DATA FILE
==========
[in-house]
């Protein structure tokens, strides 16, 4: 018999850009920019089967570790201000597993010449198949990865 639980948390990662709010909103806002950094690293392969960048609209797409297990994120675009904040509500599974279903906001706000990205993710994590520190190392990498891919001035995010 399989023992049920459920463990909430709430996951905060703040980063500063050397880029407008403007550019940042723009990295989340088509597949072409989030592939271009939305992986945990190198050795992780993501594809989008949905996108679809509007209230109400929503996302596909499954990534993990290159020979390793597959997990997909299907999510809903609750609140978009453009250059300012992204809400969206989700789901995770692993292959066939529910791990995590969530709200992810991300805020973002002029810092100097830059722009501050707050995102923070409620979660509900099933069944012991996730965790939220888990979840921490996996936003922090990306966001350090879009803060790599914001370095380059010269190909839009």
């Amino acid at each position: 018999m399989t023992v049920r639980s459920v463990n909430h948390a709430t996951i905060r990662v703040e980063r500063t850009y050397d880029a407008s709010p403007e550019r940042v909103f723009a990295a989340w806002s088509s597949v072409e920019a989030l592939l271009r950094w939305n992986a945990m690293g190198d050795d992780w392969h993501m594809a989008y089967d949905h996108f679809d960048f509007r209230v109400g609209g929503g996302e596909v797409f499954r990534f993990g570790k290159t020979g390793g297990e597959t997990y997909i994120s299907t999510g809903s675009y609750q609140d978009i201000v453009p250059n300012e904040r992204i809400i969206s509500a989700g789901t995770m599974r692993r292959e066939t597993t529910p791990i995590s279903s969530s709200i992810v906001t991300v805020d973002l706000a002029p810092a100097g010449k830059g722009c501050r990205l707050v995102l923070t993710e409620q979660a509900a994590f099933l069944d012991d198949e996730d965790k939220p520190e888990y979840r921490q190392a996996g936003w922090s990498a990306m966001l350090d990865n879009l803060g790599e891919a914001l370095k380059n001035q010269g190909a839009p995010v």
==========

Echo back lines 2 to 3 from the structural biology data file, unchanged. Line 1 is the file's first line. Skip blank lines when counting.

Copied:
């Protein structure tokens, strides 16, 4: 018999850009920019089967570790201000597993010449198949990865 639980948390990662709010909103806002950094690293392969960048609209797409297990994120675009904040509500599974279903906001706000990205993710994590520190190392990498891919001035995010 399989023992049920459920463990909430709430996951905060703040980063500063050397880029407008403007550019940042723009990295989340088509597949072409989030592939271009939305992986945990190198050795992780993501594809989008949905996108679809509007209230109400929503996302596909499954990534993990290159020979390793597959997990997909299907999510809903609750609140978009453009250059300012992204809400969206989700789901995770692993292959066939529910791990995590969530709200992810991300805020973002002029810092100097830059722009501050707050995102923070409620979660509900099933069944012991996730965790939220888990979840921490996996936003922090990306966001350090879009803060790599914001370095380059010269190909839009």
């Amino acid at each position: 018999m399989t023992v049920r639980s459920v463990n909430h948390a709430t996951i905060r990662v703040e980063r500063t850009y050397d880029a407008s709010p403007e550019r940042v909103f723009a990295a989340w806002s088509s597949v072409e920019a989030l592939l271009r950094w939305n992986a945990m690293g190198d050795d992780w392969h993501m594809a989008y089967d949905h996108f679809d960048f509007r209230v109400g609209g929503g996302e596909v797409f499954r990534f993990g570790k290159t020979g390793g297990e597959t997990y997909i994120s299907t999510g809903s675009y609750q609140d978009i201000v453009p250059n300012e904040r992204i809400i969206s509500a989700g789901t995770m599974r692993r292959e066939t597993t529910p791990i995590s279903s969530s709200i992810v906001t991300v805020d973002l706000a002029p810092a100097g010449k830059g722009c501050r990205l707050v995102l923070t993710e409620q979660a509900a994590f099933l069944d012991d198949e996730d965790k939220p520190e888990y979840r921490q190392a996996g936003w922090s990498a990306m966001l350090d990865n879009l803060g790599e891919a914001l370095k380059n001035q010269g190909a839009p995010v």